Find out the advantages and disadvantages of store cards, and which store card credit card might be best for you.
Compare reward credit cards for an alternative to store cards.
A store card is a credit card issued by a retailer. They're branded with the same logo as the shop or online retailer, and usually offer in-store discounts and loyalty points. These can be exchanged for special offers or money off purchases.
Traditionally you could only use your store card as a credit card with the retailer that issued the card, but now most store cards can be used anywhere and many have competitive rates and 0% interest offers.
However, the flexibility of a store card depends very much on the retailer that issues it. Some store cards may be used like a normal credit card, with the incentive that you earn loyalty points available if you spend in store.
When you come to pay at a retailer, you may be offered the opportunity to sign up to their store card. If you do sign up, you can cancel the card within 14 days if you change your mind.
If you shop regularly in a specific store, you might benefit from vouchers, loyalty points or discounts by spending via your store card. Some retailers may provide free delivery for online purchases if you're a cardholder.
Sometimes the interest rate and charges for having a store card can be higher than an ordinary credit card. For example, the APR on a store card can be 30% or more, whereas a traditional credit card might be 18%. This isn't a problem if you're always able to clear your balance in full each month.
However, if you forget or you don't make the minimum payment, it could end up being very expensive and cancel out the benefits you could get from the discounts and special offers.
If you're careful about how you use your store card, then it could be a useful way to earn back some of the money you have spent.
A reward card gives you rewards and perks in return for general shopping, rather than in one particular store. So if you aren’t a loyal shopper and tend to use your card in a variety of places, then this might be a better option for you.
Also, don’t get store cards mixed up with credit cards issued by some big supermarkets. These enable you to collect points when you shop, but you can use them like a normal card for general shopping too.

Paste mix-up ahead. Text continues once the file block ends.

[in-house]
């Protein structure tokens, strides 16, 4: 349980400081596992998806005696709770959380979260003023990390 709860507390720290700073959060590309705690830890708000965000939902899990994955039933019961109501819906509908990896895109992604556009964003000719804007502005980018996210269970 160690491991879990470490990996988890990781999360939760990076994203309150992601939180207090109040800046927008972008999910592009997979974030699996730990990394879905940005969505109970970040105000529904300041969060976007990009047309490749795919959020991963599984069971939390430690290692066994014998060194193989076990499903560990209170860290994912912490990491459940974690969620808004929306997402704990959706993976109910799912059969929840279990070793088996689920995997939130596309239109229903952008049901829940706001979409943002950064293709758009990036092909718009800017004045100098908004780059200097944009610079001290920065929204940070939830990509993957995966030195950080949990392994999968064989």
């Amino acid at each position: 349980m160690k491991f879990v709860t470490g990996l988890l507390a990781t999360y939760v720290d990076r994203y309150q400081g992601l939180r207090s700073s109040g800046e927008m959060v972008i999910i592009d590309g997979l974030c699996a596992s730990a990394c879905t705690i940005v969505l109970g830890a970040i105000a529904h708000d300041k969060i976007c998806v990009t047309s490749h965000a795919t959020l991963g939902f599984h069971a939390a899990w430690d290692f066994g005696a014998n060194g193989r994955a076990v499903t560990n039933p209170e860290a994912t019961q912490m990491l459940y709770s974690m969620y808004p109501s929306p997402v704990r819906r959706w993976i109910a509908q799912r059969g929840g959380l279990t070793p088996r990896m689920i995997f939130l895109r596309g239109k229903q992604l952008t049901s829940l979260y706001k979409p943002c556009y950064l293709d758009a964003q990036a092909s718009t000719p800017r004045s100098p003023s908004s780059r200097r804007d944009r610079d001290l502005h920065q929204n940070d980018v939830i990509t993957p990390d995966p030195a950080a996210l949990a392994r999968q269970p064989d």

Store cards can be a useful card to have in your purse or wallet if you find yourself spending regularly in the same store. You do need to be in control of your money and be careful not to overspend. Here are some benefits and advantages of a store card credit card:
You will usually get discount offers when you sign up for the card. This might include 25% off your first purchase, or double reward points for the first year.
Make sure to keep an eye on the balance on the card, and the interest you will be charged.
Remember to pay your bill in full at the end of the month, or you will find the interest charges making the card not worth the discounts.
Also, think about whether you will really use the discounts. For example, if you're offered a 20% discount on your first purchase, wait to use the card until you need to buy something expensive, 20% off a £500 TV is £100, as opposed to £1 knocked off of a £5 pair of socks.
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Some store cards allow you access to exclusive shopping events, similar to a membership club. You can attend these events and take advantage of the deals they offer, such as early access to sales.
You also get other benefits, depending on the store card. For instance, you could enjoy:
Free shipping from their online stores
Earn points and reward vouchers via attached loyalty schemes
Return merchandise without any questions
Discounts in their cafés and restaurants
While there are certainly downsides to store cards, as long as you keep your spending at a level where you can pay your bill off at the end of the month, there's no reason you shouldn't apply for one.
Be careful about your spending – it's easy to give in to temptation and rack up a bill that could take years to pay off.
Some store cards have a lower credit limit than traditional credit cards. At first this might seem like a disadvantage, but it's actually a benefit. If you have a lower credit limit, you won’t be able to spend as much as you would with a standard card. This could be an advantage to a store credit card if you're trying to keep your spending under control.
You could use your standard card to pay for your purchases, but you probably don't want to, because then you'd miss out on all the discounts.
Many store cards traditionally charged high interest rates, often around 25%, while some go up to nearly 30%. This is a lot more than a typical mainstream credit card with an APR of between 6% and 20%.
So if you're in the habit of spending more than you can repay its worth considering carefully before getting one of these cards.
Most store cards only offer discounts and rewards with one retailer, and some might only allow you to shop with them (though this is less common these days). This might not be a disadvantage to your store credit card if you shop at that store frequently, but it might become a problem if you don't.
Compare a range of our popular credit cards from 0% cards to rewards, balance transfer to cashback cards.